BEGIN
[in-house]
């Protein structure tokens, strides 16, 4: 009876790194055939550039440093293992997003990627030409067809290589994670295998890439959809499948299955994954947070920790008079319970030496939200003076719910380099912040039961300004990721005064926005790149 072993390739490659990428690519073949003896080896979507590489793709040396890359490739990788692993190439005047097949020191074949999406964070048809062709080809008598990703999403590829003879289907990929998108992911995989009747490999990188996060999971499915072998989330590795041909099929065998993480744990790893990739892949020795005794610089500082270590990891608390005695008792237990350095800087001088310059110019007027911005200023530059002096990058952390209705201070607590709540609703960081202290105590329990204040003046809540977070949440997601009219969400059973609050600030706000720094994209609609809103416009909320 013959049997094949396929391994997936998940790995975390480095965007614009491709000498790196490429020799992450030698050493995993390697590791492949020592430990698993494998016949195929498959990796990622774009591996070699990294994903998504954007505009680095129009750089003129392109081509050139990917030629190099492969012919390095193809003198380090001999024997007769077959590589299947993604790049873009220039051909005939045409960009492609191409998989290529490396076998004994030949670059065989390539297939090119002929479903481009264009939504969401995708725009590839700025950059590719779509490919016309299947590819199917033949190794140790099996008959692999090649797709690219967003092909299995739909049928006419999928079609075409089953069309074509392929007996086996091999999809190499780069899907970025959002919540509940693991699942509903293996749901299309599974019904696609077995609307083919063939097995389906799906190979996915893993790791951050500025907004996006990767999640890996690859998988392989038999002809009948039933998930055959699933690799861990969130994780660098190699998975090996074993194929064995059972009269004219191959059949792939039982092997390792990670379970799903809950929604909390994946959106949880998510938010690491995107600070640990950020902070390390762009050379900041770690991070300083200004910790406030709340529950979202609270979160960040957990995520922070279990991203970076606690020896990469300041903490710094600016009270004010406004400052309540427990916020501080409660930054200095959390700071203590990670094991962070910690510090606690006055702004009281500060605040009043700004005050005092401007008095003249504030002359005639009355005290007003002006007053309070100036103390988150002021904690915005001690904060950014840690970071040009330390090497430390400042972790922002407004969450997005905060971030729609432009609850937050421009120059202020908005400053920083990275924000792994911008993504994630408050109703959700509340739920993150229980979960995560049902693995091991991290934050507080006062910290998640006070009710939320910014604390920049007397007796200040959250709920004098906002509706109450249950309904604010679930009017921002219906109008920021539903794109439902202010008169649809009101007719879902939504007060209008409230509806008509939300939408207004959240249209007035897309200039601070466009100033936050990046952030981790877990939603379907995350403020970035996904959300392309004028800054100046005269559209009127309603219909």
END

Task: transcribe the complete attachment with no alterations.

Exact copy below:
[in-house]
């Protein structure tokens, strides 16, 4: 009876790194055939550039440093293992997003990627030409067809290589994670295998890439959809499948299955994954947070920790008079319970030496939200003076719910380099912040039961300004990721005064926005790149 072993390739490659990428690519073949003896080896979507590489793709040396890359490739990788692993190439005047097949020191074949999406964070048809062709080809008598990703999403590829003879289907990929998108992911995989009747490999990188996060999971499915072998989330590795041909099929065998993480744990790893990739892949020795005794610089500082270590990891608390005695008792237990350095800087001088310059110019007027911005200023530059002096990058952390209705201070607590709540609703960081202290105590329990204040003046809540977070949440997601009219969400059973609050600030706000720094994209609609809103416009909320 013959049997094949396929391994997936998940790995975390480095965007614009491709000498790196490429020799992450030698050493995993390697590791492949020592430990698993494998016949195929498959990796990622774009591996070699990294994903998504954007505009680095129009750089003129392109081509050139990917030629190099492969012919390095193809003198380090001999024997007769077959590589299947993604790049873009220039051909005939045409960009492609191409998989290529490396076998004994030949670059065989390539297939090119002929479903481009264009939504969401995708725009590839700025950059590719779509490919016309299947590819199917033949190794140790099996008959692999090649797709690219967003092909299995739909049928006419999928079609075409089953069309074509392929007996086996091999999809190499780069899907970025959002919540509940693991699942509903293996749901299309599974019904696609077995609307083919063939097995389906799906190979996915893993790791951050500025907004996006990767999640890996690859998988392989038999002809009948039933998930055959699933690799861990969130994780660098190699998975090996074993194929064995059972009269004219191959059949792939039982092997390792990670379970799903809950929604909390994946959106949880998510938010690491995107600070640990950020902070390390762009050379900041770690991070300083200004910790406030709340529950979202609270979160960040957990995520922070279990991203970076606690020896990469300041903490710094600016009270004010406004400052309540427990916020501080409660930054200095959390700071203590990670094991962070910690510090606690006055702004009281500060605040009043700004005050005092401007008095003249504030002359005639009355005290007003002006007053309070100036103390988150002021904690915005001690904060950014840690970071040009330390090497430390400042972790922002407004969450997005905060971030729609432009609850937050421009120059202020908005400053920083990275924000792994911008993504994630408050109703959700509340739920993150229980979960995560049902693995091991991290934050507080006062910290998640006070009710939320910014604390920049007397007796200040959250709920004098906002509706109450249950309904604010679930009017921002219906109008920021539903794109439902202010008169649809009101007719879902939504007060209008409230509806008509939300939408207004959240249209007035897309200039601070466009100033936050990046952030981790877990939603379907995350403020970035996904959300392309004028800054100046005269559209009127309603219909």